While you may not see many signs on public rights-of-way (or in developers, contractors, and other businesses yards) for Burnett, you’ll see them in residents’ yards, as his message is resonating loud and clear with Alpharetta residents. The vast majority of residents feel the current growth is too much, too fast.

While recent newspaper articles tout there’s room to grow in Alpharetta and state that all this development meets the goals of the comprehensive land use plan, these articles have quoted developers and nearby businesses as to their support of all the recent rezoning and high density development. The comprehensive land use plan provides suggestions and guidelines.

From what we’ve heard from residents, it’s not that they’re anti-growth, it’s that the amount of development is getting out of control, and the city is approving one application after the other without first knowing the repercussions from the current rezonings that are still under construction and the additional approved ones that haven’t even been started yet.

In addition to Burnett’s emphasis on a more balanced approach to growth, we appreciate his emphasis and outlook on property tax breaks for residents and addressing much-needed transportation solutions. We need Burnett to provide a fresh voice on the Alpharetta City Council!

Edward and Christine Kujawski

 

Alpharetta’s Lack of Election Coverage

It has been nearly a month since I wrote this article about Alpharetta’s ongoing City Council election. Since that time I have seen no local newspaper coverage of the most important election the City of Alpharetta has had since 2011 when Mayor Belle Isle and I were elected.

But six years ago when we ran for office both local papers ran profiles of every candidate within two weeks and there were forums and debates. On September 7th of 2011 the Alpharetta Revue ran a profile of some unknown candidate named Jim Gilvin on September 7th of that year. You can still read that article here but only if you promise to forgive the 20 year old real estate picture accompanying it.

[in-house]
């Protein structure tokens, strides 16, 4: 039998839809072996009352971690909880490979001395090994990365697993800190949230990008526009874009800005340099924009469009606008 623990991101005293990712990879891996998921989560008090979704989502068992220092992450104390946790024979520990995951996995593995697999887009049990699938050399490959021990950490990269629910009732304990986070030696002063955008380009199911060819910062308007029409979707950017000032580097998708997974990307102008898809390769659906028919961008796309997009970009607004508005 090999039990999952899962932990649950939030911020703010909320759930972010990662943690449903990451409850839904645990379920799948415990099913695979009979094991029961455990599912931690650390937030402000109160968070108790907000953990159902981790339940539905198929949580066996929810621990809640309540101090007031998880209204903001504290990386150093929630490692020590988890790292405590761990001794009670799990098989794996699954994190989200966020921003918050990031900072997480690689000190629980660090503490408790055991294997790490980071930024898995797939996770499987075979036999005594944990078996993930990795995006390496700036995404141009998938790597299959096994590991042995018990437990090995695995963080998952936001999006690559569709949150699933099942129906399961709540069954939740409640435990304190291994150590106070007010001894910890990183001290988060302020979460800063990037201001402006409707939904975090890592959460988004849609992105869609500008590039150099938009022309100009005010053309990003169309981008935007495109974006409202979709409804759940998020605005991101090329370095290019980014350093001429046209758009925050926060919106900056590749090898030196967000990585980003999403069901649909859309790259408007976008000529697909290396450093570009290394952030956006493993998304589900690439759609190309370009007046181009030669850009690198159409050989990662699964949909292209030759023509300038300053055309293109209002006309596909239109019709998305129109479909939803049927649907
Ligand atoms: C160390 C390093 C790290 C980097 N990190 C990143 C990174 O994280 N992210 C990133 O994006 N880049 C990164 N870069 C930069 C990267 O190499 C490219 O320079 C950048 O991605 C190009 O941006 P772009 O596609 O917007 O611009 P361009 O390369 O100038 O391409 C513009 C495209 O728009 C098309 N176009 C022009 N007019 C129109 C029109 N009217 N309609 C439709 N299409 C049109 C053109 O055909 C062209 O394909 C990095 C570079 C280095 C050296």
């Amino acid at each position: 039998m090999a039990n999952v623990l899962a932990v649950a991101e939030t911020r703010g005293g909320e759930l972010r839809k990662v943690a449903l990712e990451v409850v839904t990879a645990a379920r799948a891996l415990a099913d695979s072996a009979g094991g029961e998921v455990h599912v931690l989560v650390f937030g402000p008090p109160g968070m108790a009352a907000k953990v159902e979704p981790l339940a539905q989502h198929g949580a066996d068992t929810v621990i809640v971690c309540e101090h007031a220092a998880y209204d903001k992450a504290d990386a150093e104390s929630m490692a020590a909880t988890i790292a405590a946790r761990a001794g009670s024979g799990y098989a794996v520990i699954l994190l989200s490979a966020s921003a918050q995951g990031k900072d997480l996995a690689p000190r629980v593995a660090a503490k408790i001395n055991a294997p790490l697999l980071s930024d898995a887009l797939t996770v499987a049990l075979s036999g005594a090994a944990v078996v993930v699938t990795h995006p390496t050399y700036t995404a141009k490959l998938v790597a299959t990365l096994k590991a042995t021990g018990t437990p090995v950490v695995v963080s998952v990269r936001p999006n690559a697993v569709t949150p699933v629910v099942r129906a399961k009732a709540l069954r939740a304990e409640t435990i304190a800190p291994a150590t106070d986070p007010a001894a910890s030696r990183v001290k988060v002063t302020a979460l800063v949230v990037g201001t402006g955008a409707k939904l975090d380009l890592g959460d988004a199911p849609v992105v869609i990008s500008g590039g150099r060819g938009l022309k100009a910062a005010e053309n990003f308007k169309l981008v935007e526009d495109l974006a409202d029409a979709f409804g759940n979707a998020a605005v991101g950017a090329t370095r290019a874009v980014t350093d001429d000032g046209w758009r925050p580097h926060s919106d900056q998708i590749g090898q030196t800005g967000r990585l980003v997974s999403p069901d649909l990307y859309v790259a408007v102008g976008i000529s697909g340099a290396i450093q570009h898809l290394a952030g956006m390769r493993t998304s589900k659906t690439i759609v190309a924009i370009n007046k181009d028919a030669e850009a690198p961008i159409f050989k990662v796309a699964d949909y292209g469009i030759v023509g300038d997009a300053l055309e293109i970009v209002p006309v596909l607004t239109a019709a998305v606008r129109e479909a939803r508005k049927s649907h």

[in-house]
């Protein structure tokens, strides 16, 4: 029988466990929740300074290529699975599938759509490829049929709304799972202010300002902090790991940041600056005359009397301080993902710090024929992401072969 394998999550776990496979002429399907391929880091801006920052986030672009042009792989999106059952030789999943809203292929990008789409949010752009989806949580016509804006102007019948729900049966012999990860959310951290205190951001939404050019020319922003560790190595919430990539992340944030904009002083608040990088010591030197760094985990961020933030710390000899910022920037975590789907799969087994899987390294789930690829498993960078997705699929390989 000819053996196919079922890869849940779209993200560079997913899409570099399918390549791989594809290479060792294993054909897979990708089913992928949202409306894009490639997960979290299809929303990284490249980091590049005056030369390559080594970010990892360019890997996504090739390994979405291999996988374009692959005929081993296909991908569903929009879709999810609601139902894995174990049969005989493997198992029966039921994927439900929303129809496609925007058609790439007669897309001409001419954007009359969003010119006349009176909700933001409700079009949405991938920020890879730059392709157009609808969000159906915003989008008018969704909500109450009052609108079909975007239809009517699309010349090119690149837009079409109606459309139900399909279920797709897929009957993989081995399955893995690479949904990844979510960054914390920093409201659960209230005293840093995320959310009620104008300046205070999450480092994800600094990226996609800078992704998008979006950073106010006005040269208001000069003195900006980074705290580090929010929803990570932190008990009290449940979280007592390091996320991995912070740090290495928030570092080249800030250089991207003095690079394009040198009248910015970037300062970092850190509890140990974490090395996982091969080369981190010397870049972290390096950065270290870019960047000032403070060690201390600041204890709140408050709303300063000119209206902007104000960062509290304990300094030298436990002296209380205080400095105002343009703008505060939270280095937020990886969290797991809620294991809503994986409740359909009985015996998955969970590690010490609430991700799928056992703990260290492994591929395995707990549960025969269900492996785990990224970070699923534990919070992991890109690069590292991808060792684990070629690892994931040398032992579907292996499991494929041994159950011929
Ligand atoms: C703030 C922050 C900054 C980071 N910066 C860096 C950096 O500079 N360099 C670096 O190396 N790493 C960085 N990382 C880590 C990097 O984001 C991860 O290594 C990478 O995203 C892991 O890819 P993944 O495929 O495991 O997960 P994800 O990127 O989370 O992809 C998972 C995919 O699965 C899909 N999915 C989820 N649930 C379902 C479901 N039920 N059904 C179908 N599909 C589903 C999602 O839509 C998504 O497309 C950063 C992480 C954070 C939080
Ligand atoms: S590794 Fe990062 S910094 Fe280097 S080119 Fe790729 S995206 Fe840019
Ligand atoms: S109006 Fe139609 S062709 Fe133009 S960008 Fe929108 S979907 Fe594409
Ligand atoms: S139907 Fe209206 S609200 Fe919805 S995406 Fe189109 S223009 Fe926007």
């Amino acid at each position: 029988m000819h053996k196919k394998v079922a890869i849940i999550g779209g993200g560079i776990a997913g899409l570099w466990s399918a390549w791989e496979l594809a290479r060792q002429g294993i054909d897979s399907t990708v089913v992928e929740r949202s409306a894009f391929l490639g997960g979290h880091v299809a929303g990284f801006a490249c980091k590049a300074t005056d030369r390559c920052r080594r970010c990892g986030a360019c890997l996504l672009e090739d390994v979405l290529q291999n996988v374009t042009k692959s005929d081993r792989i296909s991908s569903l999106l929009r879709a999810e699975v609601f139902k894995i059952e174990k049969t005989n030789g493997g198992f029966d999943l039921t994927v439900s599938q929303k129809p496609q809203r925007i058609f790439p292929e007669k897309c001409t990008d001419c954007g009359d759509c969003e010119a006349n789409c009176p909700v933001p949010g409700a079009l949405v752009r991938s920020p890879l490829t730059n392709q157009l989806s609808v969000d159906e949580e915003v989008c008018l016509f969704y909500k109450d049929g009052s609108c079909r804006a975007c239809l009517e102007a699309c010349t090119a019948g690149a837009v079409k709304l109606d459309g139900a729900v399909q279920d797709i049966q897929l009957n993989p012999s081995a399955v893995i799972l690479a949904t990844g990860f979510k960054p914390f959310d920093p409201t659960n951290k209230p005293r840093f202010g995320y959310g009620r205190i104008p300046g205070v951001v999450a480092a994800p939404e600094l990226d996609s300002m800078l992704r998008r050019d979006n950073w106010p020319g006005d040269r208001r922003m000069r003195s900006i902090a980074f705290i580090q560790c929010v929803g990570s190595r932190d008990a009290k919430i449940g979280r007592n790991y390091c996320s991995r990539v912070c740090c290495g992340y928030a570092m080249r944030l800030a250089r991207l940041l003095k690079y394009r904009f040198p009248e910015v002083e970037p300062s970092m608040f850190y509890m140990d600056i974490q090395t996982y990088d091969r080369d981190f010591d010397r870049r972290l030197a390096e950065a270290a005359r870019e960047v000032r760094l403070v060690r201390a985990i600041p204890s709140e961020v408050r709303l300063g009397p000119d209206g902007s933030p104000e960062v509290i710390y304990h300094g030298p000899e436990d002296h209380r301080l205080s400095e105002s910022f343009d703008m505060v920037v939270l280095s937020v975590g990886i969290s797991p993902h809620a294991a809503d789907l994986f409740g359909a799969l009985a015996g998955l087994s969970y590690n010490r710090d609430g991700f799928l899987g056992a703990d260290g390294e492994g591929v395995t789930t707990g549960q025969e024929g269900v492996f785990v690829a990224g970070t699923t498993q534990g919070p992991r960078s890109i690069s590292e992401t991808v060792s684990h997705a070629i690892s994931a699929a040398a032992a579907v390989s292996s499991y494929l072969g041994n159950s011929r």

And as I go back and read that profile now I am surprised to see how similar the current election is to that one.

Traffic and high density development still seem to be the most critical issues. One of the current candidates promises to provide a much needed voice for the residents of Alpharetta and the commercial property owners, builders and developers are once again displaying giant signs for the other candidate.

Easterling Hodge E Andrews

Yet even though so many of the issues are still the same the local media coverage has been much different. Actually it has been nonexistent.

There hasn’t even been a newspaper article about the city council race except for the article announcing there was one. Alpharetta is halfway through its most important election in six years and there has been no profile of the candidates.

Not one local reporter has thought to ask Councilman Kennedy why he didn’t let his constituents know he wasn’t running for reelection until it was too late for other candidates to qualify. Not a single media outlet has bothered to ask candidate Ben Easterling what prompted him to qualify as a candidate for Councilman Kennedy’s seat on the first morning of qualifying when no one in the public had any idea Councilman Kennedy wasn’t running.

I know I’m just an elected official who blogs on the side but it certainly seems like those are the kinds of things local newspapers should do to inform their readers. At least they used to.

 

Alpharetta Has a Choice to Make

Most people who live in Alpharetta don’t realize they have an important decision to make about the future of our city on November 7th. That is when the election to replace Councilman Mike Kennedy will be held.